The Magic of Writing Reviews for Amazon

The Magic of Writing Reviews for Amazon 1024 576 Reader Views

By Carolyn Howard-Johnson, author of the multi award-winning HowToDoItFrugally Series of books for writers

Dear Reader Views Readers,
I am busily rewriting my How to Get Great Book Reviews Frugally and Ethically for a second edition from Modern History Press and ran across this short section I thought readers of Reader Views’ blog should have—especially because I missed one of the benefits we authors get when we write reviews for Amazon. Maybe I missed it because it is relatively new or maybe—you know, just too busy for it to sink in. At any rate, here is that excerpt. It is by no means the complete section on this topic; you get an advance peek. But if you follow me on Amazon’s Profile Page (they also call it an “Author Page”), you’ll be notified when it is released. You’ll love the list in it on what I call the “supermedia” for writers that so many industry gatekeepers rely on for up-to-date publishing news. 
Very Best, Carolyn


Don’t be dissuaded from writing reviews for Amazon.

Misinformation about copyright issues continues to circulate around the net. If you haven’t already heard, the gossip mills churned out by authors (who naturally love to talk) will soon notify you that posting reviews and other content to Amazon makes them Amazon’s property and therefore your review cannot be published elsewhere.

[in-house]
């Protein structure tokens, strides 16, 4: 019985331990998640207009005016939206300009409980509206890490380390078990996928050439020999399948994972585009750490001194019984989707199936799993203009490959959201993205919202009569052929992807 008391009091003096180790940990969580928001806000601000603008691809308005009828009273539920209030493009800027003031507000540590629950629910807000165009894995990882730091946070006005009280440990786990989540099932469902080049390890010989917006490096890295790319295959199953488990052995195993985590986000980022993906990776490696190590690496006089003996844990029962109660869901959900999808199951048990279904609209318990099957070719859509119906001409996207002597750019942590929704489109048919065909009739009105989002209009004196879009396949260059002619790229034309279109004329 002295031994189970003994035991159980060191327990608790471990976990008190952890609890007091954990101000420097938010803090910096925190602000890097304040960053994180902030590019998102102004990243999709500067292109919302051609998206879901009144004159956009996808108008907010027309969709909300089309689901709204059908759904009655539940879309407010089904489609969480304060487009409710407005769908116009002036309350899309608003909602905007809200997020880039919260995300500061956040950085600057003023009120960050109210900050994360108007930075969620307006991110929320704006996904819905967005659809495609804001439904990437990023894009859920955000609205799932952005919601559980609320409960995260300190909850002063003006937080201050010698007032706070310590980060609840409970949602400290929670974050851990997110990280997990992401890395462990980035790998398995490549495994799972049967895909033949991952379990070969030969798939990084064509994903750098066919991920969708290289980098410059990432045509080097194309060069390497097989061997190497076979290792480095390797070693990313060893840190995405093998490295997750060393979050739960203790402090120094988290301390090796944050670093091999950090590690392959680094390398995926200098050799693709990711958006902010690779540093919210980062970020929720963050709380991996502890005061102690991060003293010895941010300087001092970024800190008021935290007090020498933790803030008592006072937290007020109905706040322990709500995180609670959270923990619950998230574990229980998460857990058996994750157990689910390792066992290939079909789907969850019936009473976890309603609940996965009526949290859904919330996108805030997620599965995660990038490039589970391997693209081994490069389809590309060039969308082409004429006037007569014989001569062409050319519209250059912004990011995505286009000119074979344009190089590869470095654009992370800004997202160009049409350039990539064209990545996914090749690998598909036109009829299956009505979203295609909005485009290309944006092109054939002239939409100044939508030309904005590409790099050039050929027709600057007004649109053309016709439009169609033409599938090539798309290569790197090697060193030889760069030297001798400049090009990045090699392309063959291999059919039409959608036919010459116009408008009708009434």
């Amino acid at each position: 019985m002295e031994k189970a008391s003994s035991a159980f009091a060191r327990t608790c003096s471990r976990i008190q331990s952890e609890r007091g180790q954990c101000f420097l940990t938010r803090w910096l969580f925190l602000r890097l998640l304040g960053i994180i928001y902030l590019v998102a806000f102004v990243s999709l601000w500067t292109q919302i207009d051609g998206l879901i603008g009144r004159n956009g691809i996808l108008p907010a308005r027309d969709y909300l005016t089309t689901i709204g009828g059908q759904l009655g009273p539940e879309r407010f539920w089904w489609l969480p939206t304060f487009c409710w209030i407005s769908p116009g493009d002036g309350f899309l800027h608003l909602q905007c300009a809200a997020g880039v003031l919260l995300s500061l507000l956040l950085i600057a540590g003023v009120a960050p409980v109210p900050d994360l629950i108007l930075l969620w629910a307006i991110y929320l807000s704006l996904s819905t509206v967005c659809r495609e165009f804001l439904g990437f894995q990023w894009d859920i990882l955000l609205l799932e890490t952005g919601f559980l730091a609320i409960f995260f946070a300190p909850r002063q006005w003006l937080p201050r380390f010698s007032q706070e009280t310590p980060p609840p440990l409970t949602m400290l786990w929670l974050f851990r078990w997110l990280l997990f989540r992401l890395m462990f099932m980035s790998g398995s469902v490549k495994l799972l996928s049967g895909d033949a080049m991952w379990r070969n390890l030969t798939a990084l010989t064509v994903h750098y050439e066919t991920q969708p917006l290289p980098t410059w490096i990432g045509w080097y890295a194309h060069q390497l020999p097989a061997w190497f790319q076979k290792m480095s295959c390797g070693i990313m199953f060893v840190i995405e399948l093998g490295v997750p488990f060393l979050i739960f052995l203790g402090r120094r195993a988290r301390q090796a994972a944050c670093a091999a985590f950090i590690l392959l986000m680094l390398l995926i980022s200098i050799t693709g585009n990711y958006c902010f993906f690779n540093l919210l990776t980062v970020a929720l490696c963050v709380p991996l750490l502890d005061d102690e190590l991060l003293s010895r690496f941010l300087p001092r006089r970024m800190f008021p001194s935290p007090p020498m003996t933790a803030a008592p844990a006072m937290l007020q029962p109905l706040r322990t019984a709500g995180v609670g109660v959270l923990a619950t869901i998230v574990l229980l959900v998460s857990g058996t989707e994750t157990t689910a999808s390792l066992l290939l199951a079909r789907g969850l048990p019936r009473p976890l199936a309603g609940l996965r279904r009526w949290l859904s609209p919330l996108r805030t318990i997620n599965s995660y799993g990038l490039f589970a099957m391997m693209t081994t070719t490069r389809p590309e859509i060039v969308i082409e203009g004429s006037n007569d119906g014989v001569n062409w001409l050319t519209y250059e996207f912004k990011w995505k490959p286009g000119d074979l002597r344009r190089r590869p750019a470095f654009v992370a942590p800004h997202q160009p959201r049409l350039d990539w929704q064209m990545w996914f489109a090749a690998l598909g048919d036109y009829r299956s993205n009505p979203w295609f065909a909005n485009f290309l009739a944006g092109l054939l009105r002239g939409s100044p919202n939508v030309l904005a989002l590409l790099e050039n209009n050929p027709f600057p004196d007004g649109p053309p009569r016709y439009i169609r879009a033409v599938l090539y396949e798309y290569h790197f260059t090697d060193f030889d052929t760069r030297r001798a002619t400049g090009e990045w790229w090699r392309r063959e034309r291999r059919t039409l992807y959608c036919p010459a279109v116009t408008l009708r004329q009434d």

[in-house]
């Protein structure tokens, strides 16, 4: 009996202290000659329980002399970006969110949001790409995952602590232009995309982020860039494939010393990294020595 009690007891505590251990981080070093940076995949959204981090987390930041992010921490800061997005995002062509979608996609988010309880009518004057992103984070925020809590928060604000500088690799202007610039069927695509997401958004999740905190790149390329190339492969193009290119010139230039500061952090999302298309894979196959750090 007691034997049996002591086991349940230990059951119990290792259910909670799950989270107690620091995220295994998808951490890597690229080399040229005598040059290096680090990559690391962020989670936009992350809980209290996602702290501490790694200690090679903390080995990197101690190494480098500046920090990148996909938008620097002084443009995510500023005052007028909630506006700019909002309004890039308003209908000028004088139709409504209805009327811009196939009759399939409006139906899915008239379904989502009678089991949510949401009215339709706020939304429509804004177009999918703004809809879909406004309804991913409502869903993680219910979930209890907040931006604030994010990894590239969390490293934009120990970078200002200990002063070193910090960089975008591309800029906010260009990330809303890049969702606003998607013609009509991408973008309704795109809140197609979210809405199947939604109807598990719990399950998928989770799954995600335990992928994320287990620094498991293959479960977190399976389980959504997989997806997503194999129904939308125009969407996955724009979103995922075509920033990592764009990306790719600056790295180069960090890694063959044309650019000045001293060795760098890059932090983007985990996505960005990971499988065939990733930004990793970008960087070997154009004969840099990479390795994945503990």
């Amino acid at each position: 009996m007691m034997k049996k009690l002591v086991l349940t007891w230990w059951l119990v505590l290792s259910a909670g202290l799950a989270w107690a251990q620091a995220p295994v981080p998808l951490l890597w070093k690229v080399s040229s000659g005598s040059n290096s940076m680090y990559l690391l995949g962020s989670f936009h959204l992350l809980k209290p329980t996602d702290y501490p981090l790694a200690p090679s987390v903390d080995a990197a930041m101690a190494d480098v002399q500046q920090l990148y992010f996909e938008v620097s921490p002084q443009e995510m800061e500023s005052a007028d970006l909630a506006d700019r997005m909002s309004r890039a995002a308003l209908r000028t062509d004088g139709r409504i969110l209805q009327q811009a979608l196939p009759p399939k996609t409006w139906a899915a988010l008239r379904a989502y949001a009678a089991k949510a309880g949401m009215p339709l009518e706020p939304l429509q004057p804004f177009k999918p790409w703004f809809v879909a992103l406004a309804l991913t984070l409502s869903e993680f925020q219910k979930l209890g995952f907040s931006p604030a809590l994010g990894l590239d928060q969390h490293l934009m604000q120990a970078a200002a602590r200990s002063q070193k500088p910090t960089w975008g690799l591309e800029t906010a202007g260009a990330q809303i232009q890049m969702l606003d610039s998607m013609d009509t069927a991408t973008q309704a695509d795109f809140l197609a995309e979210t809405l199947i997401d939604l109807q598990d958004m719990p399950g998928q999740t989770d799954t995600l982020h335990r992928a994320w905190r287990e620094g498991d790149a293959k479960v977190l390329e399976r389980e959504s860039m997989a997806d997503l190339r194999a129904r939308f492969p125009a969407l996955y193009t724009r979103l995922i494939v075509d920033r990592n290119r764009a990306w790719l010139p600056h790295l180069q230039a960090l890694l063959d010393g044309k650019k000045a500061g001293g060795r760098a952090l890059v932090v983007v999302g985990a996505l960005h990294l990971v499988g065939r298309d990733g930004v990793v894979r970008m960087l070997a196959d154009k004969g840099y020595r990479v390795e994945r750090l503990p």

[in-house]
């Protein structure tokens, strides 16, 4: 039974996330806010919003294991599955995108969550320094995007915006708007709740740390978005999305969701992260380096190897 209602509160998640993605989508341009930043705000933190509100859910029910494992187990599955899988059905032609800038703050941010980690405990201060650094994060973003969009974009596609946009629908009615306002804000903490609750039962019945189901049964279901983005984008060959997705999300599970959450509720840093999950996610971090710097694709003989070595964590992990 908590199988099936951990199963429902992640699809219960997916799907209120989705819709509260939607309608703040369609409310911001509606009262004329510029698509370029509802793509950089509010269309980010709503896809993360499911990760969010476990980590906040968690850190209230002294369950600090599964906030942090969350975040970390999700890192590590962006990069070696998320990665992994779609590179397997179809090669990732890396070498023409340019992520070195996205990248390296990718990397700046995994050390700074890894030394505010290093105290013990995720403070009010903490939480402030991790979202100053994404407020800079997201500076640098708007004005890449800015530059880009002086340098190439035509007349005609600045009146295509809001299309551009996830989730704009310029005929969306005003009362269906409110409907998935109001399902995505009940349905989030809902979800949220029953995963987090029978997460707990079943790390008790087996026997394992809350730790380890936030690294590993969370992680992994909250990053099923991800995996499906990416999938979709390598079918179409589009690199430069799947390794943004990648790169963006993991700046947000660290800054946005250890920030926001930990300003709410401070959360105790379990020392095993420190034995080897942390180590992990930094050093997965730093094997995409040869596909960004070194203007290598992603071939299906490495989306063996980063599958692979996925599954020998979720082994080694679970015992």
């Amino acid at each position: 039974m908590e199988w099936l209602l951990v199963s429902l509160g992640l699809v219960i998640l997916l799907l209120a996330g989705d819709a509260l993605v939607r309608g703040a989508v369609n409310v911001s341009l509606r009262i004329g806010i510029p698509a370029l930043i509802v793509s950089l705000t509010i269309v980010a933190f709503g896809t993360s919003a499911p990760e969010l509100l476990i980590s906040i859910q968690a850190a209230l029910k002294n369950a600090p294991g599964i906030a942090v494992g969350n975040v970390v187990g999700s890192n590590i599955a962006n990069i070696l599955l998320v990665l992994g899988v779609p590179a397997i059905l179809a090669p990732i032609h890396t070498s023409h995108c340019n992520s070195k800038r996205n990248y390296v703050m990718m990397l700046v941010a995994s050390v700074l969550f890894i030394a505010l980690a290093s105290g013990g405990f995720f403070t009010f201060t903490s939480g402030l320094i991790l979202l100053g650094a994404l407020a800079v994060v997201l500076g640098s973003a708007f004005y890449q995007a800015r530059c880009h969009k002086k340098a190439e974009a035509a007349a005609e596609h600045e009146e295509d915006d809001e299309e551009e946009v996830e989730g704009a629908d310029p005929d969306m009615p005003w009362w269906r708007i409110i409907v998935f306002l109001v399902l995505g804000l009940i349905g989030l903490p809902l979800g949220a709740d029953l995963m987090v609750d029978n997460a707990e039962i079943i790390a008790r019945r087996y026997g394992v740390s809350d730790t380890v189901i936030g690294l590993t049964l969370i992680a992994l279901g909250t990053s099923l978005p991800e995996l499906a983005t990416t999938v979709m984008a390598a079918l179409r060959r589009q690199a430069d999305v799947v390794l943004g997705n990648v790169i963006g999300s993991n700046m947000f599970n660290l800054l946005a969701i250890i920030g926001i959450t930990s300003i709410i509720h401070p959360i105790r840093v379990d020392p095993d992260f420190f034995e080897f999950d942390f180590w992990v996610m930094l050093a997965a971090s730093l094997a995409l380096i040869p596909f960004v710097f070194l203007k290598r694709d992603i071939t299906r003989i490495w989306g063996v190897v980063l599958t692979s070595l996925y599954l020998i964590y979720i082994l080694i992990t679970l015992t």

I asked Amazon’s customer service about their claim to own the material you post to their site. They made it clear that they own only the right to “reuse” what you post, but that you may continue to use the material as you see fit. “Reusing” without pay may not seem like much of an advantage, but when it includes a credit—especially one that includes your book’s title and a link back to Amazon’s buy page or your Amazon profile page —your review becomes free advertising for you.

This explanation of Amazon’s policy comes straight from Amazon’s customer service department and applies to any of their disclaimers/guidelines that use the term “non-exclusive:”

“When a customer posts…to our site, the customer is granting us the nonexclusive right to use the [content]. This means that once [material] is submitted to our site, [it] is ours to use as we see fit for as long as we wish. As this license is non-exclusive, the customer who has written [the material] can also use [their work] as he or she sees fit. The [content] can be included in a book or posted on another site.” — Nicole L., Customer Service